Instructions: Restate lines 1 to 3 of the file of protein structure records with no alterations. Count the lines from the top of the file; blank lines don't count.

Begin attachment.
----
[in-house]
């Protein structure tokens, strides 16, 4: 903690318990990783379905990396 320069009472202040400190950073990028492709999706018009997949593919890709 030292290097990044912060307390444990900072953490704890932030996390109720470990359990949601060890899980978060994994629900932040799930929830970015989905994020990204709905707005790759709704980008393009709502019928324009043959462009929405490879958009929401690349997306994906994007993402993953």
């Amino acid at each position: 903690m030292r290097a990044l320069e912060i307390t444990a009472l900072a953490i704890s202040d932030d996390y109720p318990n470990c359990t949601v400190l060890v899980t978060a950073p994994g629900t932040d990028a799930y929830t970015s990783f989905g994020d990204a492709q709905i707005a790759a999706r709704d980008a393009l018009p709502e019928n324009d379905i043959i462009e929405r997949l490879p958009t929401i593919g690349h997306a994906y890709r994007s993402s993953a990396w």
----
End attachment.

[in-house]
């Protein structure tokens, strides 16, 4: 903690318990990783379905990396 320069009472202040400190950073990028492709999706018009997949593919890709 030292290097990044912060307390444990900072953490704890932030996390109720470990359990949601060890899980978060994994629900932040799930929830970015989905994020990204709905707005790759709704980008393009709502019928324009043959462009929405490879958009929401690349997306994906994007993402993953």
């Amino acid at each position: 903690m030292r290097a990044l320069e912060i307390t444990a009472l900072a953490i704890s202040d932030d996390y109720p318990n470990c359990t949601v400190l060890v899980t978060a950073p994994g629900t932040d990028a799930y929830t970015s990783f989905g994020d990204a492709q709905i707005a790759a999706r709704d980008a393009l018009p709502e019928n324009d379905i043959i462009e929405r997949l490879p958009t929401i593919g690349h997306a994906y890709r994007s993402s993953a990396w």